A novel method of drug delivery for fibrinolysis with Ho:YAG laser-induced liquid jet

T. Hirano, M. Komatsu, H. Uenohara, A. Takahashi, K. Takayama, T. Yoshimoto

Research output: Contribution to journalArticlepeer-review

19 Citations (Scopus)

Abstract

Two of the problems inherent in the treatment of cerebral emboli are the narrow therapeutic time window and the severe side effects of fibrinolytic drugs. Thus, it is necessary to develop a new method of removing a cerebral thrombus more rapidly and with smaller quantities of fibrinolytics. The behaviour of a bubble formed by holmium (Ho):YAG laser irradiation in a capillary tube filled with pure water was observed at various stand-off distances (L; distance between the end of optical fibre and the capillary exit). Subsequently, a liquid-jet generator was created by insertion of an optical fibre (core diameter: 0.6 mm) into a catheter (6 Fr) filled with pure water, and a pulsed Ho:YAG laser (pulse duration time=350 μs, laser energy=230 mJ/pulse) was used to irradiate the optical fibre. The maximum penetration depth, into a gelatin artificial thrombus, of a liquid jet generated with this device was measured for various stand-off distances. Additionally, the phenomenon and the pressure around the catheter exit were captured via shadowgraph and PVDF needle hydrophone, respectively. The laser-induced bubble in the capillary tube grew rapidly in the direction of propagation and generated a liquid jet. The maximum penetration depth of this liquid jet into an artificial thrombus increased in proportion to L and reached a maximum value (9 mm) when L was around 13 mm. A shock wave whose overpressure at a point 4 mm away from the catheter exit exceeded 12 MPa was captured by shadowgraph. It was concluded that Ho:YAG laser irradiation within a water-filled catheter caused liquid jet formation, which could penetrate straight into an artificial thrombus. Hence, this jet is expected to promote fibrinolysis by means of injecting fibrinolytics deeply into the thrombus. After resolving some problems, this system will be applied to an endovascular therapy for cerebral embolisms in the near future.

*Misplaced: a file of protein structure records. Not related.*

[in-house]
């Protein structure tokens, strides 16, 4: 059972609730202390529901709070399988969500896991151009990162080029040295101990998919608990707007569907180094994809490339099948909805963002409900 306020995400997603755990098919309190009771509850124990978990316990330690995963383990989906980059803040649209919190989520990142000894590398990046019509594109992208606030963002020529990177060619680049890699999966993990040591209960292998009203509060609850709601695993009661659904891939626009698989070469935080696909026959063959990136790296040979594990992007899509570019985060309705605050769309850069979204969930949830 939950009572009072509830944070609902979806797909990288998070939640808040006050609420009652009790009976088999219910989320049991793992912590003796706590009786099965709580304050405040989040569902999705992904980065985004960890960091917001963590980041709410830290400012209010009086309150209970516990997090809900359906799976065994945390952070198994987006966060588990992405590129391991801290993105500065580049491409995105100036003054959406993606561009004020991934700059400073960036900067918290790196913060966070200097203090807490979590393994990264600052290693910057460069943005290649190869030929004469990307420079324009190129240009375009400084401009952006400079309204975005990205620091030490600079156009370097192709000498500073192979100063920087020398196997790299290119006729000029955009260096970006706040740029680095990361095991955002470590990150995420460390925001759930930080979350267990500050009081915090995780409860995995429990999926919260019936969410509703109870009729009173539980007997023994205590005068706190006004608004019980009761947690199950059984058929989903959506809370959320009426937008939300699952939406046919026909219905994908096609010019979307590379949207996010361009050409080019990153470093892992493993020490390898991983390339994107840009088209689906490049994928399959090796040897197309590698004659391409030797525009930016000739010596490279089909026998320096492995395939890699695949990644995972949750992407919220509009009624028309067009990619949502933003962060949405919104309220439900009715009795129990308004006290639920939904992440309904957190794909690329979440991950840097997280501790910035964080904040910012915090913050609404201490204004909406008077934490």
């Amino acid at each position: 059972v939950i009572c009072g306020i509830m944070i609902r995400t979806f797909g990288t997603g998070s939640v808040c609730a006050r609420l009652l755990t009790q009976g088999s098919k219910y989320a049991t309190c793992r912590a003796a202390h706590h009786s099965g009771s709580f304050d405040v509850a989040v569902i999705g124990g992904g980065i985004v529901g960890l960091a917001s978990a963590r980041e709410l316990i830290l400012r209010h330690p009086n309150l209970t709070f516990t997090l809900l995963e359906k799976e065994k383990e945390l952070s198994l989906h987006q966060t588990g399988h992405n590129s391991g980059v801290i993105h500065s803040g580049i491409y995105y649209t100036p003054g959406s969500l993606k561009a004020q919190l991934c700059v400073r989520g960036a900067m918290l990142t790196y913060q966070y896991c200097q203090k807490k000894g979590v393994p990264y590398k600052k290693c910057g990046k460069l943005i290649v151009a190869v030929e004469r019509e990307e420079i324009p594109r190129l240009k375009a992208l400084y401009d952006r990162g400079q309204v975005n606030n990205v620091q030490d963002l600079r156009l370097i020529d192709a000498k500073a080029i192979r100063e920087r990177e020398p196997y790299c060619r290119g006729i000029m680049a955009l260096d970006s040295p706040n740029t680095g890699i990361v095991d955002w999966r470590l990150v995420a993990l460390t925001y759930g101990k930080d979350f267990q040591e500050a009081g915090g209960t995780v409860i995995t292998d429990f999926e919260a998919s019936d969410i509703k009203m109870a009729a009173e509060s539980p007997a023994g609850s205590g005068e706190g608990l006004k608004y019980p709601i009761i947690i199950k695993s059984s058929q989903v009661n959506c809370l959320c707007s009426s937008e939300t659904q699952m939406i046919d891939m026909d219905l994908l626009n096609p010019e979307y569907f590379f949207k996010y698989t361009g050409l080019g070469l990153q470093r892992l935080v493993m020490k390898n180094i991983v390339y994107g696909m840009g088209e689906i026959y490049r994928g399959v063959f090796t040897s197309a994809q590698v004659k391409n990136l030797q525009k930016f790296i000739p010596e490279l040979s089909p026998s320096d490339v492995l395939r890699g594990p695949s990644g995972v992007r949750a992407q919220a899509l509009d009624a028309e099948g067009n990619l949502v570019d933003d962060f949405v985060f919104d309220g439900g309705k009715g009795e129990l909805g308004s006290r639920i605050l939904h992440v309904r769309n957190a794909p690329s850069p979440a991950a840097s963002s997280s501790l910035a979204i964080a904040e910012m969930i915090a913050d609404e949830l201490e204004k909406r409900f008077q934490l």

Original languageEnglish
Pages (from-to)165-172
Number of pages8
JournalLasers in Medical Science
Volume17
Issue number3
DOIs
Publication statusPublished - 2002

Keywords

  • Drug delivery
  • Holmium:YAG laser
  • Laser-induced bubble
  • Liquid jet
  • Shock wave
  • Stroke

ASJC Scopus subject areas

  • Surgery
  • Dermatology

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